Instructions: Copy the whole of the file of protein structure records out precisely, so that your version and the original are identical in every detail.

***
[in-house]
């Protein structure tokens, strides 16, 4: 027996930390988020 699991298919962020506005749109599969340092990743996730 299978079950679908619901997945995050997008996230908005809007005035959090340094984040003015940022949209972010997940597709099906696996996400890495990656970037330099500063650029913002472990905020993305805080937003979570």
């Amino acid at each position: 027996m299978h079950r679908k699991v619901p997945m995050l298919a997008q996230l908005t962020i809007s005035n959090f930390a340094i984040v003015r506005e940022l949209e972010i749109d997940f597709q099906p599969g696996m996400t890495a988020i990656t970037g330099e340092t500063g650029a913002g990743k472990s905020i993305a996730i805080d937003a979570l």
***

[in-house]
């Protein structure tokens, strides 16, 4: 027996930390988020 699991298919962020506005749109599969340092990743996730 299978079950679908619901997945995050997008996230908005809007005035959090340094984040003015940022949209972010997940597709099906696996996400890495990656970037330099500063650029913002472990905020993305805080937003979570």
């Amino acid at each position: 027996m299978h079950r679908k699991v619901p997945m995050l298919a997008q996230l908005t962020i809007s005035n959090f930390a340094i984040v003015r506005e940022l949209e972010i749109d997940f597709q099906p599969g696996m996400t890495a988020i990656t970037g330099e340092t500063g650029a913002g990743k472990s905020i993305a996730i805080d937003a979570l």